How concussions are currently affecting the NFL

It’s football season, and as fans gear up to watch their favorite players and root for their favorite team, no one is noticing any major…

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How concussions are currently affecting the NFL

The issue of concussions in the NFL is not going away. (Photo by Scott Cunningham/Getty Images)

It’s football season, and as fans gear up to watch their favorite players and root for their favorite team, no one is noticing any major changes with America’s favorite sport. There is something that’s different, however, and it has nothing to do with how football is played, but everything to do with the players in the game.

The change in 2014’s football season has to do with concussion awareness.

While head injuries are nothing new in the NFL, studies over the last several years as well as the untimely deaths of professional athletes have made the dangers of concussions a national concern. In 2013 the NFL created a concussion investigation panel to demonstrate the seriousness of this issue in the sport.

SEE ALSO: NFL and NIH research teams aim to take on concussion research

So what has happened since then? Well, the investigation in on-going and data seems to be coming out every week if not every day. The most recent study data was released this month from the Analysis Research and Planning Corporation, and it showed approximately 30 percent of former NFL players will develop dementia or Alzheimer’s as they age due to traumatic brain injury.

“This report paints a startling picture of how prevalent neurocognitive diseases are among retired NFL players, and underscores why class members should immediately register for this settlement’s benefits,” read a statement from Christopher Seeger and Sol Weiss, the lead counsel for the retired player plaintiffs in a current concussion lawsuit against the NFL.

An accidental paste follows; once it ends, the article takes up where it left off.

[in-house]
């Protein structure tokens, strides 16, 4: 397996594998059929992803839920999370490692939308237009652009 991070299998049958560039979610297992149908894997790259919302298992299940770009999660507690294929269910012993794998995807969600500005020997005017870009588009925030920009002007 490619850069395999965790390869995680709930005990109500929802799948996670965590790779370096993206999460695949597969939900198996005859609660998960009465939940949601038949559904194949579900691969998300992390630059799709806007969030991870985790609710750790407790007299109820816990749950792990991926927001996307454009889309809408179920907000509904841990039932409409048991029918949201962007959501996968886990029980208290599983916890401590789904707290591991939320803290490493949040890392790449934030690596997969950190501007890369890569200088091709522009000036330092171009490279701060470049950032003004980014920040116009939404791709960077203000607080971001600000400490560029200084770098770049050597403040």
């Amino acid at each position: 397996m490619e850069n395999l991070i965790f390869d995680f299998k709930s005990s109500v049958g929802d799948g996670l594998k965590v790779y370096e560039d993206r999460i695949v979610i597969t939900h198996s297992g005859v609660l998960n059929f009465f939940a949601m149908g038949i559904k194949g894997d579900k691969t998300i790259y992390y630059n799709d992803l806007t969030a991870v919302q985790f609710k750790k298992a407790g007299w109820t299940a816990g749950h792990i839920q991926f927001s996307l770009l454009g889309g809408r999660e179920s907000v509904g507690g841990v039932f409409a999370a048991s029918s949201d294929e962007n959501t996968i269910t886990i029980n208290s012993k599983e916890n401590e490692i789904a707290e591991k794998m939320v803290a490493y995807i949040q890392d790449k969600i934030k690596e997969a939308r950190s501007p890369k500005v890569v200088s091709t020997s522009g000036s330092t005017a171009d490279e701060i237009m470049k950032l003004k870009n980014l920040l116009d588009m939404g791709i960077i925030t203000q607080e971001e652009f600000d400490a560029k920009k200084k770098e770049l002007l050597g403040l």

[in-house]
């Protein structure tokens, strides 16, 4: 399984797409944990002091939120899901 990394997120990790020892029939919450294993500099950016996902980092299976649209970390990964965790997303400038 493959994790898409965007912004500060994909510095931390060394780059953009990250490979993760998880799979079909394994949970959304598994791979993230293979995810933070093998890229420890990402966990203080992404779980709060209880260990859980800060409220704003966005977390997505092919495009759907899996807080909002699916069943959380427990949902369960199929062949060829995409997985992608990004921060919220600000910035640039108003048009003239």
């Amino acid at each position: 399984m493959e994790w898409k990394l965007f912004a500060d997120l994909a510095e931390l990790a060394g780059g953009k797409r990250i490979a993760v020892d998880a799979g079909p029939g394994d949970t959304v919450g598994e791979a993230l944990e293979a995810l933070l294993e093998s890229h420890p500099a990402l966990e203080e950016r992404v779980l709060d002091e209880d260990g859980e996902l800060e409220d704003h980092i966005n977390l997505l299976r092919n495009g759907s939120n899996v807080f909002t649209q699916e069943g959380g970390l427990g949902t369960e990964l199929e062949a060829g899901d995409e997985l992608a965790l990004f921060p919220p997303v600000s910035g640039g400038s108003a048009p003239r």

But former players aren’t the only ones we should be worried about. This week the NFL reported Cincinnati Bengals’ player Vontaze Burfict missed practice due to a second concussion in a 7-day period. Arizona Cardinals’ John Abraham is also on the sidelines–even contemplating retirement–after suffering a concussion during the first week of the season.

And football is just starting. During the following months there will undoubtedly be more reports of head injuries mixed in with the other physical issues players in a full-contact sport suffer.

Why are concussions such a concern?

Concussions have always been considered a serious medical issue, but until recent years the focus was on the event when it happened, not what might occur years down the road. Now research tells us abnormal brain wave activity from a concussion can happen for years after the actual injury, and individuals can have permanent issues such as disrupted motor function, memory loss, cognitive impairment, and even death.

Dr. Maryse Lassonde, a neuropsychologist and the scientific director of the Quebec Nature and Technologies Granting Agency did a study on sports concussions in 2013 and found many players who sustain head injuries often experience Parkinson’s disease-like symptoms down the road from destroyed nerve paths. She also found players who return to sports too soon from a concussion and then suffer another one significantly heighten their risk of serious brain damage.

“If a child or any player has a concussion, they should be kept away from playing or doing any mental exercise until their symptoms abate. Concussions should not be taken lightly. We should really also follow former players in clinical settings to make sure they are not aging prematurely in terms of cognition,” Lassonde said as reported by MNT.

SEE ALSO: Dan Marino withdraws a concussion lawsuit against the NFL

The exact repercussions of multiple concussions during life are not yet fully known, and the Sports Concussion Institute states: “Long term effects of multiple concussions are currently being studied by researchers around the globe. Not only can multiple traumatic incidents contribute to the development of mild cognitive impairments (MCI’s), chronic traumatic encephalopathy (CTE), and other adverse outcomes, but a storied concussion history can also cause post-concussion syndrome (PCS).

While we are still elucidating the causes of these long term effects, it is imperative that a person fully recover from one concussion before risking a subsequent one. Failing to do so adequately can lead to additional neurologic damage. Given this new understanding, managing concussions requires specialized, comprehensive and state-of-the-art approaches.”

Until more research on the dangers of concussions is made public, the NFL will carry on as it always has, perhaps implementing more protective policies or creating more public relations programs to demonstrate they acknowledge the threat. The risk remains, however, and as more and more football concussions are making the news, more people are voicing concern over the athletes they have come to think of as extended family.